pacomartin
pacomartin
Joined: Jan 14, 2010
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October 15th, 2012 at 1:17:50 PM permalink
I wonder if this High Altitude Skydive will affect interest in the recreational skydiving business. For those of you familiar with scuba diving, dives of depth of 60' are readily available to anyone who takes a resort course. Recreational dives to depths of 125' are available to anyone who takes a certification course, but most commercial operations don't go in water deeper than 100' so they are "legally safe". Dives of up to 175' are the limits for commercial divers. Diving to deeper depths are super expensive because the federal government requires an onboard decompression chamber. This is so expensive that most commercial operations prefer remotely operated vehicles.

The standard limits for skydiving are:
8,000' 10 miles visibility is standard first jump or tandem jump
13,000' 13 miles visibility commercial "legally safe" recreational skydives
15,000' 14 miles visibility height limit without oxygen - U.S. Parachute Association
20,000' 16 miles visibility height limit with oxygen on plane- U.S. Parachute Association
40,000' 23 miles visibility height limit with oxygen on on skydive & pressure suit - U.S. Parachute Association
- no firm guidelines above 40,000': Clearly plane limits are a factor.
128,000' 41 miles visibility Felix Baumgartner

The reward for scuba diving to deeper depths is usually the chance to explore wrecks. In 60' of water, most wrecks are salvaged as they can be a hazard to navigation.

The reward for skydiving from higher than normal altitude is minimal IMHO. The range of visibility is not increased by that much, but you get the thrill of a longer freefall. Generally it's cheaper to get more freefall time by jumping repeatedly. Night skydiving offers a much more visually exciting change of pace.

Given the cost do you think Felix Baumgartner's jump will increase interest in high altitude skydiving?
Nareed
Nareed
Joined: Nov 11, 2009
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October 15th, 2012 at 1:28:04 PM permalink
Quote: pacomartin

The reward for skydiving from higher than normal altitude is minimal IMHO.



Sure. Standing halfway to the top of the atmosphere and achieving Mach 1+ without a vehicle are rather minimal, mundane kinds of things. I can see that.
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EvenBob
EvenBob
Joined: Jul 18, 2010
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October 15th, 2012 at 1:32:26 PM permalink
Quote: pacomartin



The reward for skydiving from higher than normal altitude is minimal IMHO.



In this case they learned an astronaut can bail
out at 25 miles up and live. That info alone was
worth it, they say.
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DJTeddyBear
DJTeddyBear 
Joined: Nov 2, 2009
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October 15th, 2012 at 1:41:34 PM permalink
Quote: EvenBob

In this case they learned an astronaut can bail
out at 25 miles up and live. That info alone was
worth it, they say.


I question that conclusion.

Felix jumped from a baloon which was, more-or-less, stationary.

An astronaut would be bailing out of a vehicle traveling at a high velocity and would have re-entry problems that Felix didn't have to worry about.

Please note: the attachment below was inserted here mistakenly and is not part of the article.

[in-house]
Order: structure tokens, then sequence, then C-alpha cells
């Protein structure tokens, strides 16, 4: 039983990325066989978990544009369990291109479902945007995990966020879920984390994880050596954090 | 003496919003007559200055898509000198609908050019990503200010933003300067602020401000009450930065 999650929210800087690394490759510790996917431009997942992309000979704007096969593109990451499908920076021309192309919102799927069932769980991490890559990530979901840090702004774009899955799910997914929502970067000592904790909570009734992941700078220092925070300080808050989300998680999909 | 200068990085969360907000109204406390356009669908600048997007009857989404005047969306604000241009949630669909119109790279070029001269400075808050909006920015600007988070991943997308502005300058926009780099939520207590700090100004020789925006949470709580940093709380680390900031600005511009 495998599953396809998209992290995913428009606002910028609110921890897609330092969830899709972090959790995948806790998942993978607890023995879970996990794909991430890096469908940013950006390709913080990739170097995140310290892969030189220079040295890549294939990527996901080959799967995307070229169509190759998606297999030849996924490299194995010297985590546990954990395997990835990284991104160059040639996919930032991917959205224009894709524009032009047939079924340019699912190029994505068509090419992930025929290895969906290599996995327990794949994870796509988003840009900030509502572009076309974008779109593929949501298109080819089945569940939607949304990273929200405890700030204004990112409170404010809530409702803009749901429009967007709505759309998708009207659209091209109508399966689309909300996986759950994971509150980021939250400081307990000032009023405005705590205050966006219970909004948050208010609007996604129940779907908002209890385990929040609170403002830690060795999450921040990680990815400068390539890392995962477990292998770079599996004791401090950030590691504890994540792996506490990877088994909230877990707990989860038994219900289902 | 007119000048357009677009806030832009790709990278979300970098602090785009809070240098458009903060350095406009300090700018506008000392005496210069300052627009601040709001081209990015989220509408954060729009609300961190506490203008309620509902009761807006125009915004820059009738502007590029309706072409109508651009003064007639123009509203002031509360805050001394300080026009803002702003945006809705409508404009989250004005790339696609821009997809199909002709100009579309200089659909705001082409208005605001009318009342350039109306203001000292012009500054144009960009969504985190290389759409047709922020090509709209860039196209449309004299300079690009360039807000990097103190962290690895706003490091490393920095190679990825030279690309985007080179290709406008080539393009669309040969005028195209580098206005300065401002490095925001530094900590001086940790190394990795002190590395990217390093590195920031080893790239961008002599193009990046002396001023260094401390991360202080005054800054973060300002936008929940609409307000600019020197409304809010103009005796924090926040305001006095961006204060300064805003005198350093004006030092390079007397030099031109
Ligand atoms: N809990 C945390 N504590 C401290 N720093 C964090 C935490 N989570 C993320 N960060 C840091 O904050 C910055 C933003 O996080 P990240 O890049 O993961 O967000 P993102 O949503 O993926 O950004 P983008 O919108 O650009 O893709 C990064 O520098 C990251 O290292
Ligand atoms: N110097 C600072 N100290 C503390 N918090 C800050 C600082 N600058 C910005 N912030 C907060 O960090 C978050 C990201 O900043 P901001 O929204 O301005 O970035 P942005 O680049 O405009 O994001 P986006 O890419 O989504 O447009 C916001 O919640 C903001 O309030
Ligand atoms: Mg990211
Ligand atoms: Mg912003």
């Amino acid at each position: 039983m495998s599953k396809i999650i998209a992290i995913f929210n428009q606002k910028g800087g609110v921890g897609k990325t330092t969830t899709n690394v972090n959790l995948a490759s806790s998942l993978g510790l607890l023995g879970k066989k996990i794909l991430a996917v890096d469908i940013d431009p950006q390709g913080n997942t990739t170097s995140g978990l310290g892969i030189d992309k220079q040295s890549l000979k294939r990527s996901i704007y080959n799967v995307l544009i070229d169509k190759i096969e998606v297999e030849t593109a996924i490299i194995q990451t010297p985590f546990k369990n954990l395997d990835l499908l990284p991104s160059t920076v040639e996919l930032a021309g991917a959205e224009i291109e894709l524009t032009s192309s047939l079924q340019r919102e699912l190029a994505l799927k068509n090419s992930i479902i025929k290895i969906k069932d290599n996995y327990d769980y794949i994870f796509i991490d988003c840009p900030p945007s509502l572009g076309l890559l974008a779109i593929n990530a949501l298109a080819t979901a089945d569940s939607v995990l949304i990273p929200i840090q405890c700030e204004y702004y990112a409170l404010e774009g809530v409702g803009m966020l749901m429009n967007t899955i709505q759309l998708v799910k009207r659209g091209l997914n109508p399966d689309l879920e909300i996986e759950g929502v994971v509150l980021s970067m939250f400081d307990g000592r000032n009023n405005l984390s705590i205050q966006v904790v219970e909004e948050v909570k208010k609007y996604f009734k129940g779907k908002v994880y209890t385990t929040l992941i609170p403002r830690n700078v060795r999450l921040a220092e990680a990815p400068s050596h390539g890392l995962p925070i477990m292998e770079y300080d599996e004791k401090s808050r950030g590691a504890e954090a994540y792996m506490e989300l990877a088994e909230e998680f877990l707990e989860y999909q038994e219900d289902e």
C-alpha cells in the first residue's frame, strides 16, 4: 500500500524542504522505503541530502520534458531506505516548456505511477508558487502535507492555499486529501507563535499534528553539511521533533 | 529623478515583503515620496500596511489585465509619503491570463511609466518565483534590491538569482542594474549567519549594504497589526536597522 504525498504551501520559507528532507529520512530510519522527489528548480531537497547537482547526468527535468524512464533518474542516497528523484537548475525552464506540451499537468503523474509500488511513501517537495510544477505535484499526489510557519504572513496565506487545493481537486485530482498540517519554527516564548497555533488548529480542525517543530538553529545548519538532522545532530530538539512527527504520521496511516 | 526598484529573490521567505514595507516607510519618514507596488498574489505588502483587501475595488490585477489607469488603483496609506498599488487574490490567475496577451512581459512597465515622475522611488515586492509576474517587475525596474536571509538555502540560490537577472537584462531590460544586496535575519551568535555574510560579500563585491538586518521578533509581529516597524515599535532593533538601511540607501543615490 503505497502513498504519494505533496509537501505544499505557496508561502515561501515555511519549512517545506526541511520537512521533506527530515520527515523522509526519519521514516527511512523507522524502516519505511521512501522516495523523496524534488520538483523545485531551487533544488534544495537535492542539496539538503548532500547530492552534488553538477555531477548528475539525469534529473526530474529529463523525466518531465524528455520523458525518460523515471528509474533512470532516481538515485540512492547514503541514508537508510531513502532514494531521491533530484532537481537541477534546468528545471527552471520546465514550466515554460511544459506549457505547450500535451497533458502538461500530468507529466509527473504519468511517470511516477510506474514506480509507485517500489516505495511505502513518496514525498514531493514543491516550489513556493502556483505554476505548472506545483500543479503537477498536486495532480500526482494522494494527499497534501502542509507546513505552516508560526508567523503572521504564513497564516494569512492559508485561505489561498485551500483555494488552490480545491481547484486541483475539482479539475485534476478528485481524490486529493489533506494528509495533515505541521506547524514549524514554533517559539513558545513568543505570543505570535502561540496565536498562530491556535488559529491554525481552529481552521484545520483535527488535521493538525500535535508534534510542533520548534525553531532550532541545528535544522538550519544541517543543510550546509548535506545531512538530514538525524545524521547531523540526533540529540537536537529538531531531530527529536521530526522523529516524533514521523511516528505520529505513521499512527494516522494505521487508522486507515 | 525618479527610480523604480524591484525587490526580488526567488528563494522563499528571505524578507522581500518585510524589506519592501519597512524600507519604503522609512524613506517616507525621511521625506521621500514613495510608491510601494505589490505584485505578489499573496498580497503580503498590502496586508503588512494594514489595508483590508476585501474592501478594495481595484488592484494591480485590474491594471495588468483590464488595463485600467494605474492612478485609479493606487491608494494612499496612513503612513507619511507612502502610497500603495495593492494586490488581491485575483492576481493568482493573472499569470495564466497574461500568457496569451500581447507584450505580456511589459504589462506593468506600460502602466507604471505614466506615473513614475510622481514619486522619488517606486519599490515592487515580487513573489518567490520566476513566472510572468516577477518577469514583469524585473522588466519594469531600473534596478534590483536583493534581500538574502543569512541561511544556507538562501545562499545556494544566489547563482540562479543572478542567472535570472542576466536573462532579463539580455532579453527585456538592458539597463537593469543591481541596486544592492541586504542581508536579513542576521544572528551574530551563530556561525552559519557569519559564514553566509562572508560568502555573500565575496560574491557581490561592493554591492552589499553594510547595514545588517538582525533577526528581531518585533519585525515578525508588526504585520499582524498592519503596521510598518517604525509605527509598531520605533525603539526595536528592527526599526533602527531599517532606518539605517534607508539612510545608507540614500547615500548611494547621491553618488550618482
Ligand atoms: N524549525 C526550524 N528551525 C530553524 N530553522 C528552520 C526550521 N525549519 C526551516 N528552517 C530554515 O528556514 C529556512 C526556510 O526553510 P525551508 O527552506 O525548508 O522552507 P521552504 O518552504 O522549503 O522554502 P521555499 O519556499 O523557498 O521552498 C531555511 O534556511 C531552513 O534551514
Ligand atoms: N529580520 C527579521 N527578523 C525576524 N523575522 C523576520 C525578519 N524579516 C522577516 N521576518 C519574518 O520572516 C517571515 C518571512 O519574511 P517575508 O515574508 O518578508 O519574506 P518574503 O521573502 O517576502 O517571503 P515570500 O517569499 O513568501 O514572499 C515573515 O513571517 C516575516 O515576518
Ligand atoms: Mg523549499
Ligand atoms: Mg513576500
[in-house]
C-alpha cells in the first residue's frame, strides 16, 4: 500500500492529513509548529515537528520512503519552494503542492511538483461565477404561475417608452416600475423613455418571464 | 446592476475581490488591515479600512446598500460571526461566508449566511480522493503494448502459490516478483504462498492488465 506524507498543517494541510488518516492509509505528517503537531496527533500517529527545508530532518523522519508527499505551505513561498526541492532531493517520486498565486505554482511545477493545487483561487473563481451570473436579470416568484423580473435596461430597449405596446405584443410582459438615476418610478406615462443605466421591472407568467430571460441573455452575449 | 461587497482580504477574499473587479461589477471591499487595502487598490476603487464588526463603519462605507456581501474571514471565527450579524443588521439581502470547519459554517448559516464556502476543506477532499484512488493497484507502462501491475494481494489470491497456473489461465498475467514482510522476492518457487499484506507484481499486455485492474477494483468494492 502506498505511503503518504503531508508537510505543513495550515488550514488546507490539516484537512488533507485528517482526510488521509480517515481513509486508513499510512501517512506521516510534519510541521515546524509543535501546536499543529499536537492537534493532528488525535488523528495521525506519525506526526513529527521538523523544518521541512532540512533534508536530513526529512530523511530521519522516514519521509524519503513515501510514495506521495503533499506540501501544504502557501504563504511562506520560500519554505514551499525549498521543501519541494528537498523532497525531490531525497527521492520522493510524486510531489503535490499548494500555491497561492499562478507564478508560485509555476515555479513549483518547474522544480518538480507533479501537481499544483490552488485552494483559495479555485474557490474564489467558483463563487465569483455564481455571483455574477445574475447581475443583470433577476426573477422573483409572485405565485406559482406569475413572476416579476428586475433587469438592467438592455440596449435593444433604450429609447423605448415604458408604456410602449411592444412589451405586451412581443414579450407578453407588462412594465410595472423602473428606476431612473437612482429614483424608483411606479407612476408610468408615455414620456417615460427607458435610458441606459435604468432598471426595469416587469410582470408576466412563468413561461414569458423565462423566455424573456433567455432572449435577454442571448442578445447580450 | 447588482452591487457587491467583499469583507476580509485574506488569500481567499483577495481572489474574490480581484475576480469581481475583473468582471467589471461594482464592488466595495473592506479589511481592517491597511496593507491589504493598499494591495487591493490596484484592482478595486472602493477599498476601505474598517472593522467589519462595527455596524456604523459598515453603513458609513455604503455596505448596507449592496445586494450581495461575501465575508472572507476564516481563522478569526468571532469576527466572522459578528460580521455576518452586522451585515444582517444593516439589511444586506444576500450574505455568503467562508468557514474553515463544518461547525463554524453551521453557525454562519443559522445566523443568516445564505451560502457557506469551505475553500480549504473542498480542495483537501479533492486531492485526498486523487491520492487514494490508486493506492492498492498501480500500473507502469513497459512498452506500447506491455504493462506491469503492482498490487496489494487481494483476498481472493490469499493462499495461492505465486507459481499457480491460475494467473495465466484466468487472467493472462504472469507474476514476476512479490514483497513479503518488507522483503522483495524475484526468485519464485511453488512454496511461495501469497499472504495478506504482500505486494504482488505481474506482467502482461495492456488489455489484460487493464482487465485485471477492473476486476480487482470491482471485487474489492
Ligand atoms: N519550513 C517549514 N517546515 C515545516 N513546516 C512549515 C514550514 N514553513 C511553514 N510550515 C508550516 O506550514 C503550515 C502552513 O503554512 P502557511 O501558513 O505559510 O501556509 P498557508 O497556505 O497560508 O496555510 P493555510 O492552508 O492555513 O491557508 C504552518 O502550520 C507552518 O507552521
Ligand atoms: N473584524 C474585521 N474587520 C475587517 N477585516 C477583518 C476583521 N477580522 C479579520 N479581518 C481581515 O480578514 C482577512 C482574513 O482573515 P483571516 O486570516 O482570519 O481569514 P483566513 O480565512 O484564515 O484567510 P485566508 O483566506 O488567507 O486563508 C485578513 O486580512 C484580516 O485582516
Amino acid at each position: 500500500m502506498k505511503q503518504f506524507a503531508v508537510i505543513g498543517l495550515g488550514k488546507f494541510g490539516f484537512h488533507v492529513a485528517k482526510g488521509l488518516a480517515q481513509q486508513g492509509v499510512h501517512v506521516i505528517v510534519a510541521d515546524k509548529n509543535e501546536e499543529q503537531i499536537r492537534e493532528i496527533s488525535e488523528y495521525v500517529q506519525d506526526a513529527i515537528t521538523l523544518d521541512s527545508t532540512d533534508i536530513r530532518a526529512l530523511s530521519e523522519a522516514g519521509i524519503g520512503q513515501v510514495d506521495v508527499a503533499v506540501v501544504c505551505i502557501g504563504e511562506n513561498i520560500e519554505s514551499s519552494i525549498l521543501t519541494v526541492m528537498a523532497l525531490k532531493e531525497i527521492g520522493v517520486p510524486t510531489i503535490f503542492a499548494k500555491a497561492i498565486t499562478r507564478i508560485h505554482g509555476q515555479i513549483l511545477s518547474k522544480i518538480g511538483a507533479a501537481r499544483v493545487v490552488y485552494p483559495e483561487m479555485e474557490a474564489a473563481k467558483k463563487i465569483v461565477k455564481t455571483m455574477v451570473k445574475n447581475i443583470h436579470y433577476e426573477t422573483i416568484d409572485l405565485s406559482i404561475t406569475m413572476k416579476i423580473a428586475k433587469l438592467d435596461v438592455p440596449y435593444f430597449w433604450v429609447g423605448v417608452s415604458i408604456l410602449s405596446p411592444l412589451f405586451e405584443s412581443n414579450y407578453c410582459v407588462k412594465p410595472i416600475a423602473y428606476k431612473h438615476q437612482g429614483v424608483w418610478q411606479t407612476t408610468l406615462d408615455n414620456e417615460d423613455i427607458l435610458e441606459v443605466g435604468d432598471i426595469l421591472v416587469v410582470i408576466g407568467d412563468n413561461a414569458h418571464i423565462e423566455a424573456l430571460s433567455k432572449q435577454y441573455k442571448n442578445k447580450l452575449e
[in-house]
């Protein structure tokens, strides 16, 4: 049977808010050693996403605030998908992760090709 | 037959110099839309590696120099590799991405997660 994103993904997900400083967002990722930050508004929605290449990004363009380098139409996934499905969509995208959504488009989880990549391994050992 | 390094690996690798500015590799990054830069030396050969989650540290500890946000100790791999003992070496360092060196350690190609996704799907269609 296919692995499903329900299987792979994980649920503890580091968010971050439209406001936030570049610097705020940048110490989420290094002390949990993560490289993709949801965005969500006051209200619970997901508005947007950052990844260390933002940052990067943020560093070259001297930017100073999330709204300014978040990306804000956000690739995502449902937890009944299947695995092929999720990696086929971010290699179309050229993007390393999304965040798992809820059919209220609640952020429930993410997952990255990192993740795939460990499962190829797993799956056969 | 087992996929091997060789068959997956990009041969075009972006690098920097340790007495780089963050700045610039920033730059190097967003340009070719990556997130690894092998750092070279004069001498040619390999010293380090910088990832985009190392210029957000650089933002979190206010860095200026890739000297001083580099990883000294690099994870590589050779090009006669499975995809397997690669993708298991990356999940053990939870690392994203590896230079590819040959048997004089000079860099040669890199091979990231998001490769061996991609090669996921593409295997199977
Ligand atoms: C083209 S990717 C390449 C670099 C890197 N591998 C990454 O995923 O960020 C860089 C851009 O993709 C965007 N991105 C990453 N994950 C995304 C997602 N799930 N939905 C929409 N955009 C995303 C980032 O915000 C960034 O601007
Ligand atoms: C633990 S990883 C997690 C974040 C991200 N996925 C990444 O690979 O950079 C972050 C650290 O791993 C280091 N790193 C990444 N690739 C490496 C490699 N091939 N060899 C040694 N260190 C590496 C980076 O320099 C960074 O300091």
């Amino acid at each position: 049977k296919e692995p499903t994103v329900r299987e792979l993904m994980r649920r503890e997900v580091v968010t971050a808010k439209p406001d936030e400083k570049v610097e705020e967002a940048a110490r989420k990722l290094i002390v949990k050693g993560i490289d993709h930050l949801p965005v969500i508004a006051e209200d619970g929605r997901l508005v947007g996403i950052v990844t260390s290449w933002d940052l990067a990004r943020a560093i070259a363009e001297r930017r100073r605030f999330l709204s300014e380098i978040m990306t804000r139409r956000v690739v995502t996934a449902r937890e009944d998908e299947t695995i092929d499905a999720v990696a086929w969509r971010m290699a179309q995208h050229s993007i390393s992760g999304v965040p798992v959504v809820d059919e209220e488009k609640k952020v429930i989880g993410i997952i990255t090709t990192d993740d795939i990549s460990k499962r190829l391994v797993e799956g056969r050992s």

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Nareed
Nareed
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October 15th, 2012 at 1:56:16 PM permalink
Quote: DJTeddyBear

An astronaut would be bailing out of a vehicle traveling at a high velocity and would have re-entry problems that Felix didn't have to worry about.



Mercury, Apollo and, I think, all the Russian capsules, employed a rocket mounted on the nose which would have pulled the capsule to safety in the event of a major malfunction between launch and the first stage separation. Gemini capsules had ejection seats. These systems were never used in American craft. I don't think they have ever used by Russian craft either.

After the first stage was dropped, the capsule could be ejected by other means and would supposedly land using parachutes. Again, this has never taken place.

The Shuttle had a procedure to evacuate from the launch pad, but nothing else. It's ahrd to see what kinf of launch pad incident, prior to launch, would requrie evacuation yet not be a total disaster.

After Challenger, a system was installed involving a pole sliding out of the main hatch, which would supposedly direct evacuating astronauts away from the wings. But I wonder if any astronauts took that precaution seriously. It would have been no help in accidents like Challenger's, BTW.

I think the main lesson from the Shuttle era is "Don't put a megaton bomb's worth of fuel on against the belly of the spacecraft!!!!!!!"

Oh, aside from Challenger and Columbia, the US has not lost any other manned spacecraft (Apollo I's crew died in a fire on the launch pad during a rehearsal). The Russinas, if memory serve, have lost two, also. An early one-man capsule, and a latter Soyuz in the 60s or 70s. But their rockets are less likely to blow up (no add-on boosters), and their capsules re-entry shielding is safely ensconced inside the rocket's body all through launch.

What's amazing is that only two shuttles were killed in action, IMO...
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Ayecarumba
Ayecarumba
Joined: Nov 17, 2009
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October 16th, 2012 at 12:52:07 PM permalink
I don't see it catching on when Virgin Galactic will be able to take you twice as high for about the same cost. Also, trips to the International Space Station are still available. The singer, Sarah Brightman, recently kicked a NASA astrounaut off of a Russian launch by paying the equivalent of $51 million USD.
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